Trying to conceive


Trying to conceive

Some women get pregnant easily,  others may take longer or need help from professionals. Here are helpful tips to increase your chances of getting pregnant. 

In addition to taking good care of your body, knowing your menstrual cycle can increase your chances of conceiving. 

The menstrual cycle
Your monthly cycle is counted from the first day of your menstrual period until the first day of your next period. On average, a woman’s cycle lasts between 28-32 days, but some women may have shorter or longer cycles. 

The ovulation
Sometime after your period, you will ovulate. Ovulation is the process in which a mature egg is released from the ovary. If the egg is not fertilized, it leaves the body in the form of a menstrual period. By tracking your menstrual cycle on a calendar, you can better predict when you might be ovulating. Knowing the ovulation period lets you know when your body would be most fertile. Having sex on the three days before and on the day of ovulation can improve the odds of conceiving.

The fertility window
Sperms can stay in your body for up to 3 days, but the egg lives for only 12-24 hours after being released. So for you to get pregnant, a sperm must fertilize with the egg within this time frame. So if you have sex in the days before ovulation, the sperm will have time to travel up the fallopian tubes and “wait” for the egg to be released.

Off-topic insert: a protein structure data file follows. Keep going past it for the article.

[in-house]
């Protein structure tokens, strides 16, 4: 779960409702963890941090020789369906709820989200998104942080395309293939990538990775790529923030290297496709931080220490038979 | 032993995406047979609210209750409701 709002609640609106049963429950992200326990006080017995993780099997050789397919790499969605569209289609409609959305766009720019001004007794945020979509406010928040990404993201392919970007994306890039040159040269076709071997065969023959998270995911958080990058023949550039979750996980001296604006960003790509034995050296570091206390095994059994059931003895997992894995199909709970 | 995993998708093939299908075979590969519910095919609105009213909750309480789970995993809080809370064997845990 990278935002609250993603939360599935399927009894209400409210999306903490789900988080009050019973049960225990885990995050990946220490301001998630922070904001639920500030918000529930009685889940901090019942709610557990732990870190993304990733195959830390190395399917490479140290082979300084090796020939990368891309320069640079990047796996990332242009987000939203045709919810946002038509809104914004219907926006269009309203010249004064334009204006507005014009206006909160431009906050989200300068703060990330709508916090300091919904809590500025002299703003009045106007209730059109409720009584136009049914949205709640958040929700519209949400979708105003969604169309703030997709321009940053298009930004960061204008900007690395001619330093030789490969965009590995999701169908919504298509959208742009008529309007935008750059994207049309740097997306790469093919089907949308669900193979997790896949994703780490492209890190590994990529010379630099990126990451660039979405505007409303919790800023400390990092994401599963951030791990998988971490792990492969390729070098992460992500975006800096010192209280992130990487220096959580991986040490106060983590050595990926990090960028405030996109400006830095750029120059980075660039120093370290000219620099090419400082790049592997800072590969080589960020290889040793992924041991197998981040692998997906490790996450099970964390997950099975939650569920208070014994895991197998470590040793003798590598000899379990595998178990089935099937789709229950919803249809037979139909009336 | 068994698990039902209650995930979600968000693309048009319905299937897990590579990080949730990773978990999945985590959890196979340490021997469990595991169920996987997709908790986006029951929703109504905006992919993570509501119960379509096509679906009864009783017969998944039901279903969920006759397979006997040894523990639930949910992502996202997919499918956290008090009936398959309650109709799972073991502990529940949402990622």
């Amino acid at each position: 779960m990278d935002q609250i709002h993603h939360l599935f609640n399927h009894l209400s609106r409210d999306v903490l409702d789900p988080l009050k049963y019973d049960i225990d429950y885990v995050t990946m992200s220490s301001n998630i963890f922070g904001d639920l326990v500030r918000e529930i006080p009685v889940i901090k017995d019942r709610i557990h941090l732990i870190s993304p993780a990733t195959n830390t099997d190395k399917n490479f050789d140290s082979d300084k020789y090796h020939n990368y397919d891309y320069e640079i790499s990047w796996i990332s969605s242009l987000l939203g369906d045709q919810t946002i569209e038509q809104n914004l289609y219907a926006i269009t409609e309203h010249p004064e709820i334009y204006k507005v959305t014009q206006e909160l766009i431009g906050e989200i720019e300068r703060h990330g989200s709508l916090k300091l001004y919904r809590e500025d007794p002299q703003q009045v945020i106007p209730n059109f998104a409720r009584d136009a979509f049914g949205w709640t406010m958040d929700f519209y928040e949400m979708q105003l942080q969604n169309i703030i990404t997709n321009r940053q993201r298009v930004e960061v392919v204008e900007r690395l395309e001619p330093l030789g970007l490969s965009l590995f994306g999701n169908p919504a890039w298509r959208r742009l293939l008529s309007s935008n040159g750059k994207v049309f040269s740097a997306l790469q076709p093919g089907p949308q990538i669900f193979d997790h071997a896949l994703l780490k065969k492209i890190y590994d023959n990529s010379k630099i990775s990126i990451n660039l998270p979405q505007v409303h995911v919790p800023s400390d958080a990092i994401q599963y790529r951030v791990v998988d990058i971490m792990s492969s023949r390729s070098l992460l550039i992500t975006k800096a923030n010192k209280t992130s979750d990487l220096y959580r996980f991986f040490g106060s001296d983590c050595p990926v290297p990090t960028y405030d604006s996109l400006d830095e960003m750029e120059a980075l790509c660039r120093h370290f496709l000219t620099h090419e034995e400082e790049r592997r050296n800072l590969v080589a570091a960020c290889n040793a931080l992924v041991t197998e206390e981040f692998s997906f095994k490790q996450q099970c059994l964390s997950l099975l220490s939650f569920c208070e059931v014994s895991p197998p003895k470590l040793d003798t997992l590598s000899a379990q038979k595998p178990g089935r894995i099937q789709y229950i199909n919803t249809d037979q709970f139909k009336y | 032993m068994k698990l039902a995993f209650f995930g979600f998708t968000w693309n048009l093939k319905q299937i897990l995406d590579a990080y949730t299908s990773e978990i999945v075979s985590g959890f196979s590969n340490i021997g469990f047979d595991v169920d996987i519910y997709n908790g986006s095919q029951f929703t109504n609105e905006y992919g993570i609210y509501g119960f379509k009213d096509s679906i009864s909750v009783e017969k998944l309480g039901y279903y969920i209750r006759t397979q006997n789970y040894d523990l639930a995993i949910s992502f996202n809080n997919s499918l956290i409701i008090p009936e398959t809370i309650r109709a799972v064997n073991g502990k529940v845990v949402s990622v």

How to know when you’re ovulating
The ovulation period varies from cycle to cycle. Most women ovulate anywhere between Day 11 – Day 21 of their cycle. 

Besides using fertility charting tools, here are some other methods you can use to help identify your peak fertile days in each month:

Besides getting the timing right, there are a few more things you can do:

Strive for a healthy body weight
Having too much body fat produces excess estrogen, which can interfere with ovulation. But women who are too thin might not be getting regular periods or could even stop ovulating. 

Don’t be stressed
Try not to get stressed out about work or starting a family because stress can actually interfere with ovulation.

When to talk to a doctor
If you’ve been trying for a baby for a long time, you can see a fertility specialist. Then, depending on the source of the problem, a specialist can suggest other options.

Medical checked by:
Dr. Piyawut Kreetapirom

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